Nothin' But Net

An obsession with basketball takes CBC seniors Ryan Johnson and D.J. Hogue through a successful -- but heartbreaking -- season

"It would've been nice," says Lee Hogue of his son's playing in his hometown. "SLU in his junior year had a lot of interest, but that disappeared. Southwest Missouri State had interest. Over the course of the recruiting process, things can go one way or another."

At this point, D.J. Hogue's two clearest options for playing at the Division I level are a pair of smaller programs: Jackson State and North Carolina A&T. The soft-spoken, amiable Hogue says, "Those are my two best choices. I plan on making a decision in April. I'll look at my situation and see where I stand.

"A lot is where I can go in and play," he adds, echoing the thoughts of many prep standouts. "I wouldn't want to go in and wait until my junior year. I want to go straight in and compete. And make my parents happy -- it's not all their choice, but I like them to have an interest in it." (Hogue's family -- not just father Lee but also mother Donna and sisters Lauren, 11, and Erica, 4 -- made it to virtually every game.)

Lee Hogue says, "I think D.J. will be taken care of. Several different schools are interested, but he hasn't even made his visits and, obviously, hasn't signed yet. I haven't seen that pressure, so to speak. Coming into this year, he had to fit in where he could fit in. Maybe there was more pressure that way."

Unlike McCormack, Lee Hogue believes that D.J. doesn't put pressure on himself but simply expects to excel. "It's different," he says, "how he's playing now than at the beginning or middle of the year. D.J. wants to do well. He expects himself to do well; he's always competed at the top level. He's made the nationals in AAU. He's only lost six, seven games during his freshman-to-junior years."

Playing at the "top level" is almost a mantra among the better prep players. And that means a scholarship to a Division I school. All season -- for a couple of seasons, really -- that's been Hogue's goal.

"I've always wanted to play Division I," Hogue admits. "I always wanted to be one of the best. But if a Division II school suits me right -- if they could help go to Division I in two years, if they could prepare me for that -- I'd do it."

One of the funniest debates heard in a gym this winter came when CBC was playing its archrival, St. Louis University High. It was the second of three times they'd face each other, with CBC getting its only win in this one, 59-47, capturing the Fontbonne Tournament title.

A few rows back from the bench, two SLUH fans wondered aloud about Ryan Johnson's tattoos. He's certainly not the only member of the team who has them: Hogue features one on each arm, and reserves Rick Wallace and Jeremy Jones -- the only two players who wouldn't finish the year with the team -- also have some good-sized inkings. But Johnson's tattoos are larger, more detailed and simply greater in quantity than most folks', let alone high-school kids'.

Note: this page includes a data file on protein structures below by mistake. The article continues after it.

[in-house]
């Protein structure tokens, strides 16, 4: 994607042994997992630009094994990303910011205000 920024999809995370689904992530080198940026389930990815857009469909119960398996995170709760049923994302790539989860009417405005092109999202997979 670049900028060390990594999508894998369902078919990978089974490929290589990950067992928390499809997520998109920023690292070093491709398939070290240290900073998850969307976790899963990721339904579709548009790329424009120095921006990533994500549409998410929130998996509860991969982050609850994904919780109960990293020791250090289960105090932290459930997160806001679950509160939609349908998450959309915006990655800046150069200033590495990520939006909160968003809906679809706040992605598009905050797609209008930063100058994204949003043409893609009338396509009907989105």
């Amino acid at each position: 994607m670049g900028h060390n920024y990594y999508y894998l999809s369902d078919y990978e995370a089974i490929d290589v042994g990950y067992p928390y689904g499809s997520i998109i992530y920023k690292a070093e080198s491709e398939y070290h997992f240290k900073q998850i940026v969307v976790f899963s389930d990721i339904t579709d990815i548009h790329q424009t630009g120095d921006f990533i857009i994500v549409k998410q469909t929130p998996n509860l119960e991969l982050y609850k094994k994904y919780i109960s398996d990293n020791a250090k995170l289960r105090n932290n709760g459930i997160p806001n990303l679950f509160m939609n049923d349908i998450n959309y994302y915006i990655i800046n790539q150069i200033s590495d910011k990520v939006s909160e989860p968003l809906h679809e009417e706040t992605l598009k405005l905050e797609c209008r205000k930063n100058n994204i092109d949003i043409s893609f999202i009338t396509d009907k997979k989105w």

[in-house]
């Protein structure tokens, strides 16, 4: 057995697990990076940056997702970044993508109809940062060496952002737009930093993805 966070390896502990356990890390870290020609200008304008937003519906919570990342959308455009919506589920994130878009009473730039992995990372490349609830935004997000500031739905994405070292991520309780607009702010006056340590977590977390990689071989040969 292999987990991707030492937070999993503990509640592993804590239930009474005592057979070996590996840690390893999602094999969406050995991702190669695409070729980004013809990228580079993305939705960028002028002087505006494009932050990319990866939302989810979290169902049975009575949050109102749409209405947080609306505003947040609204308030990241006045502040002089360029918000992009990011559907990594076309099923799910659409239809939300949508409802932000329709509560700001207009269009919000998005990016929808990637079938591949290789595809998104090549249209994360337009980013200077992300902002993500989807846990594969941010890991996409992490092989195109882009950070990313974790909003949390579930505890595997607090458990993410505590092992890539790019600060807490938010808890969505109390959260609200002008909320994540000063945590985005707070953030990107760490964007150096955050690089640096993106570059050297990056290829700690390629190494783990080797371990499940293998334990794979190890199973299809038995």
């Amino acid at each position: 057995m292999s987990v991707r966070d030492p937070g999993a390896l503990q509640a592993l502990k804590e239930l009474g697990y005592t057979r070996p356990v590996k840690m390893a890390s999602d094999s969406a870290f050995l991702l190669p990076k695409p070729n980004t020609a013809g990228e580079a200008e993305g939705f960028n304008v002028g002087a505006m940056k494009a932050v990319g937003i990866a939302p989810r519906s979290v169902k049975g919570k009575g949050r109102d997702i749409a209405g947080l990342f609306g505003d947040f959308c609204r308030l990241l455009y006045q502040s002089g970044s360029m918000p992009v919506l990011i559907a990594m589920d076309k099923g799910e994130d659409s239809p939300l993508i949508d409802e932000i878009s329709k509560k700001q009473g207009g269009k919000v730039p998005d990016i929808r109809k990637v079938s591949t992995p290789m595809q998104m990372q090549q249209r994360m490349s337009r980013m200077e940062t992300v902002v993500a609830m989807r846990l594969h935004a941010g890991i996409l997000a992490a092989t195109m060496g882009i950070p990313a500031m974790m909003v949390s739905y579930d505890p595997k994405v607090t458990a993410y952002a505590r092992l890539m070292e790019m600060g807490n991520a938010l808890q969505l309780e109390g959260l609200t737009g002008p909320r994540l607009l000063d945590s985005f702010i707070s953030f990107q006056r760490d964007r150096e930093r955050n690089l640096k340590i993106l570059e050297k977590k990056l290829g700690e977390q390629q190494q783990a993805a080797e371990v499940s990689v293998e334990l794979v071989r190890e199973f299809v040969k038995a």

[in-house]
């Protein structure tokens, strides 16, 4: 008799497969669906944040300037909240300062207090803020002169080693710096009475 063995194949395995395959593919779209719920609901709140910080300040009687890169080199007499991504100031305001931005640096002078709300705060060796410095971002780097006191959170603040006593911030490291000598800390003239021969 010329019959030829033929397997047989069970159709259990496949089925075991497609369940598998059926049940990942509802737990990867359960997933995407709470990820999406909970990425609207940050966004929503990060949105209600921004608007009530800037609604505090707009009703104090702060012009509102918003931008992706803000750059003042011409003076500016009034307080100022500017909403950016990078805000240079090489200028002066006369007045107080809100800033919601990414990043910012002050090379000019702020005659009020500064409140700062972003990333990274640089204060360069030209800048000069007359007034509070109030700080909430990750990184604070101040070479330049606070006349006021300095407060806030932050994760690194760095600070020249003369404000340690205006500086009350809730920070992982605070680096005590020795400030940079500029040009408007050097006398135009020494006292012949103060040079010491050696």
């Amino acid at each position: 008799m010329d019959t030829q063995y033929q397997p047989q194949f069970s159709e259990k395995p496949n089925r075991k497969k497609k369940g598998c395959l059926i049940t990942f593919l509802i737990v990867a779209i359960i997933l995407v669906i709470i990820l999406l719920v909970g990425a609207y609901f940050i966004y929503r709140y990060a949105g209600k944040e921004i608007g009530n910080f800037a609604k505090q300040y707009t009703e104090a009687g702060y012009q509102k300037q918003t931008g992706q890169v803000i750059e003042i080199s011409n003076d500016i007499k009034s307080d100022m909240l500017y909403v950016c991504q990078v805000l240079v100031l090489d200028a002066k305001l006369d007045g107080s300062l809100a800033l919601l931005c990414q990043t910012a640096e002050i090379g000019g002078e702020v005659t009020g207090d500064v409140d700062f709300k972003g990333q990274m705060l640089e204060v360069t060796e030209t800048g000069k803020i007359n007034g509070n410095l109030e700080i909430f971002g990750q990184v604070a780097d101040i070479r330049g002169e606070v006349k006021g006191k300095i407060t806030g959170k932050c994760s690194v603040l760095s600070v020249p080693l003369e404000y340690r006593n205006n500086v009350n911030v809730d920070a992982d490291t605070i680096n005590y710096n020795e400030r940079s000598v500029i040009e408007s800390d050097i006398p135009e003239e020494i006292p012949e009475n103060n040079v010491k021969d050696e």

On his right arm, reaching nearly from elbow to shoulder, is a tattoo that features what seems like a slice of hell, eyes peering from the subterranean world. On top of it, an Atlas-like figure holds the Earth, with the inscription "PUT THE WORLD ON MY SHOULDERS" above it. To the SLUH fans it looked, alternately, like a mushroom cloud, a flaming skull or, believe it or not, a carrot.

"It's not a carrot," says Johnson, only mildly irritated, with a half-smile. "I know what's on me. I know the meanings behind getting them."

Both he and his mom, Linda Askew, remember going to the tattoo parlor for the first time; he'd turned 15 the day before. "It snowballed from there," says Askew. "He started sneaking them in on me; a couple of times he told me. One time, he came in the room and said he got one of me. I don't know. He hasn't got any more room unless he grows."

Johnson offers a simple explanation for his tattoos: "Larry, Justin and I spend a lot of time together and got into it. It's fun. It's something I enjoy. Why not?."

"Larry" is Larry Hughes, captain of the CBC team that took the state's large-school 4A title two years ago. After a single spectacular year with SLU, Hughes left college hoops behind to play with the Philadelphia 76ers of the NBA. "Justin" is Justin Tatum, Johnson's cousin, a sophomore power forward at SLU. Together, the three -- along with shooting guard Mark Stricker, who just completed his freshman year at UM-Kansas City -- spearheaded one of the best local high-school basketball teams of this decade, the 1997 state-title team.

Hughes, in particular, made an impact.
"He sets a new standard, obviously," says Grawer. "Most high-school players think they're pretty good, but Larry Hughes was just a level above any player I've had the chance to coach. He raises the standards. He raises expectations, too. You get spoiled."

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